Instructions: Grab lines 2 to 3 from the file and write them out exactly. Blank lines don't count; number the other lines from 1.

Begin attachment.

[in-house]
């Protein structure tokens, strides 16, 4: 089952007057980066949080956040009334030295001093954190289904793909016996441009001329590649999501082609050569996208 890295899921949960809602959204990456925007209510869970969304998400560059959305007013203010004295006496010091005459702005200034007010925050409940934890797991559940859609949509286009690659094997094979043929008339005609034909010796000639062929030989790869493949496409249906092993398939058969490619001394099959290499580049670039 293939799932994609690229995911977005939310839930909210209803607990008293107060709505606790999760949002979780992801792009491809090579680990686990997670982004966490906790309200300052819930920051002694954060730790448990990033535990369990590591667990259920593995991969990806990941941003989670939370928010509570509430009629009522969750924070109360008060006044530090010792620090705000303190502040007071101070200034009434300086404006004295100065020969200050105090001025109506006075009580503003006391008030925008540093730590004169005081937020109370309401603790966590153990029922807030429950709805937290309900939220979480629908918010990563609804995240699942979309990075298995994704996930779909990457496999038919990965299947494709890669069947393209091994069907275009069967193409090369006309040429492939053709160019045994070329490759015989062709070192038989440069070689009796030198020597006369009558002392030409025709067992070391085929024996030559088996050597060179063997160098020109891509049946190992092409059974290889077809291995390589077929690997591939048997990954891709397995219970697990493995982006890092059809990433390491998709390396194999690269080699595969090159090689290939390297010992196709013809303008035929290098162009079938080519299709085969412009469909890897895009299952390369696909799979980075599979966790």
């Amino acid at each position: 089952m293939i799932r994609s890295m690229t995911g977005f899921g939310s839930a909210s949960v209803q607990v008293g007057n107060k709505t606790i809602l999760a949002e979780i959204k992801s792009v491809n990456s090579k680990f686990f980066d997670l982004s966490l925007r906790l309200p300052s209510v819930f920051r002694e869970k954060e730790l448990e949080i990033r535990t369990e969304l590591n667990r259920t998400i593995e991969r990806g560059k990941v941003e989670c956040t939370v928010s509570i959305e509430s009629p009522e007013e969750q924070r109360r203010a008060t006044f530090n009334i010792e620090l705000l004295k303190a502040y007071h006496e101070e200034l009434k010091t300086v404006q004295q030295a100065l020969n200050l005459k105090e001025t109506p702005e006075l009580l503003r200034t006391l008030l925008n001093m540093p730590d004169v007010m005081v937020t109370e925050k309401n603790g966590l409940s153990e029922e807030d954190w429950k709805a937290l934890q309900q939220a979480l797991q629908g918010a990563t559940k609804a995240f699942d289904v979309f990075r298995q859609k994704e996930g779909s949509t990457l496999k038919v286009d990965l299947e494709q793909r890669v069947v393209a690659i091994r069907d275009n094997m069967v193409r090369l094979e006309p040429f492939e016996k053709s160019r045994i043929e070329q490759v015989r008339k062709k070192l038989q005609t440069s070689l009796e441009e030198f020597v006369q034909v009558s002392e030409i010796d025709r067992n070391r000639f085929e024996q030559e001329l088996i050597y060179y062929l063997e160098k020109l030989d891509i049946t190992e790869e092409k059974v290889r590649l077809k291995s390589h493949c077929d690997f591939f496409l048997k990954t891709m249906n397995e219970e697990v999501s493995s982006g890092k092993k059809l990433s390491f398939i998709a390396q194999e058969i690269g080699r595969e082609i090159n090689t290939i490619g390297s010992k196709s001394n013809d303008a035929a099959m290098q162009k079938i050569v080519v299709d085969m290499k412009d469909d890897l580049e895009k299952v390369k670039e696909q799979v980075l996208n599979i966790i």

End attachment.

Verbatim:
């Protein structure tokens, strides 16, 4: 089952007057980066949080956040009334030295001093954190289904793909016996441009001329590649999501082609050569996208 890295899921949960809602959204990456925007209510869970969304998400560059959305007013203010004295006496010091005459702005200034007010925050409940934890797991559940859609949509286009690659094997094979043929008339005609034909010796000639062929030989790869493949496409249906092993398939058969490619001394099959290499580049670039 293939799932994609690229995911977005939310839930909210209803607990008293107060709505606790999760949002979780992801792009491809090579680990686990997670982004966490906790309200300052819930920051002694954060730790448990990033535990369990590591667990259920593995991969990806990941941003989670939370928010509570509430009629009522969750924070109360008060006044530090010792620090705000303190502040007071101070200034009434300086404006004295100065020969200050105090001025109506006075009580503003006391008030925008540093730590004169005081937020109370309401603790966590153990029922807030429950709805937290309900939220979480629908918010990563609804995240699942979309990075298995994704996930779909990457496999038919990965299947494709890669069947393209091994069907275009069967193409090369006309040429492939053709160019045994070329490759015989062709070192038989440069070689009796030198020597006369009558002392030409025709067992070391085929024996030559088996050597060179063997160098020109891509049946190992092409059974290889077809291995390589077929690997591939048997990954891709397995219970697990493995982006890092059809990433390491998709390396194999690269080699595969090159090689290939390297010992196709013809303008035929290098162009079938080519299709085969412009469909890897895009299952390369696909799979980075599979966790």
């Amino acid at each position: 089952m293939i799932r994609s890295m690229t995911g977005f899921g939310s839930a909210s949960v209803q607990v008293g007057n107060k709505t606790i809602l999760a949002e979780i959204k992801s792009v491809n990456s090579k680990f686990f980066d997670l982004s966490l925007r906790l309200p300052s209510v819930f920051r002694e869970k954060e730790l448990e949080i990033r535990t369990e969304l590591n667990r259920t998400i593995e991969r990806g560059k990941v941003e989670c956040t939370v928010s509570i959305e509430s009629p009522e007013e969750q924070r109360r203010a008060t006044f530090n009334i010792e620090l705000l004295k303190a502040y007071h006496e101070e200034l009434k010091t300086v404006q004295q030295a100065l020969n200050l005459k105090e001025t109506p702005e006075l009580l503003r200034t006391l008030l925008n001093m540093p730590d004169v007010m005081v937020t109370e925050k309401n603790g966590l409940s153990e029922e807030d954190w429950k709805a937290l934890q309900q939220a979480l797991q629908g918010a990563t559940k609804a995240f699942d289904v979309f990075r298995q859609k994704e996930g779909s949509t990457l496999k038919v286009d990965l299947e494709q793909r890669v069947v393209a690659i091994r069907d275009n094997m069967v193409r090369l094979e006309p040429f492939e016996k053709s160019r045994i043929e070329q490759v015989r008339k062709k070192l038989q005609t440069s070689l009796e441009e030198f020597v006369q034909v009558s002392e030409i010796d025709r067992n070391r000639f085929e024996q030559e001329l088996i050597y060179y062929l063997e160098k020109l030989d891509i049946t190992e790869e092409k059974v290889r590649l077809k291995s390589h493949c077929d690997f591939f496409l048997k990954t891709m249906n397995e219970e697990v999501s493995s982006g890092k092993k059809l990433s390491f398939i998709a390396q194999e058969i690269g080699r595969e082609i090159n090689t290939i490619g390297s010992k196709s001394n013809d303008a035929a099959m290098q162009k079938i050569v080519v299709d085969m290499k412009d469909d890897l580049e895009k299952v390369k670039e696909q799979v980075l996208n599979i966790i």